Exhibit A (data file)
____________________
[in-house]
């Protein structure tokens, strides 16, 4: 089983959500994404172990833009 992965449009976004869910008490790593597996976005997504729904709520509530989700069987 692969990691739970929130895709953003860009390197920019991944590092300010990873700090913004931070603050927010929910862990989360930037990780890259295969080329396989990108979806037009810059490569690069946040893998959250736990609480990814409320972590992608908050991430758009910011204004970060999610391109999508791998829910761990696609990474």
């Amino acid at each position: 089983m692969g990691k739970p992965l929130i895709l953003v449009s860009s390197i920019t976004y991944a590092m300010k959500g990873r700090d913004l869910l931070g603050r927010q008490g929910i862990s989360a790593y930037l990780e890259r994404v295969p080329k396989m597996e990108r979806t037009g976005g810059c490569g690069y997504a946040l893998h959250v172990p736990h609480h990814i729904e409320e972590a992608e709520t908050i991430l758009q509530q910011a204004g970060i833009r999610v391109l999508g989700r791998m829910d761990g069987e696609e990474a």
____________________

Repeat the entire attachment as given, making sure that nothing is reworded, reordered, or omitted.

[in-house]
């Protein structure tokens, strides 16, 4: 089983959500994404172990833009 992965449009976004869910008490790593597996976005997504729904709520509530989700069987 692969990691739970929130895709953003860009390197920019991944590092300010990873700090913004931070603050927010929910862990989360930037990780890259295969080329396989990108979806037009810059490569690069946040893998959250736990609480990814409320972590992608908050991430758009910011204004970060999610391109999508791998829910761990696609990474």
């Amino acid at each position: 089983m692969g990691k739970p992965l929130i895709l953003v449009s860009s390197i920019t976004y991944a590092m300010k959500g990873r700090d913004l869910l931070g603050r927010q008490g929910i862990s989360a790593y930037l990780e890259r994404v295969p080329k396989m597996e990108r979806t037009g976005g810059c490569g690069y997504a946040l893998h959250v172990p736990h609480h990814i729904e409320e972590a992608e709520t908050i991430l758009q509530q910011a204004g970060i833009r999610v391109l999508g989700r791998m829910d761990g069987e696609e990474a």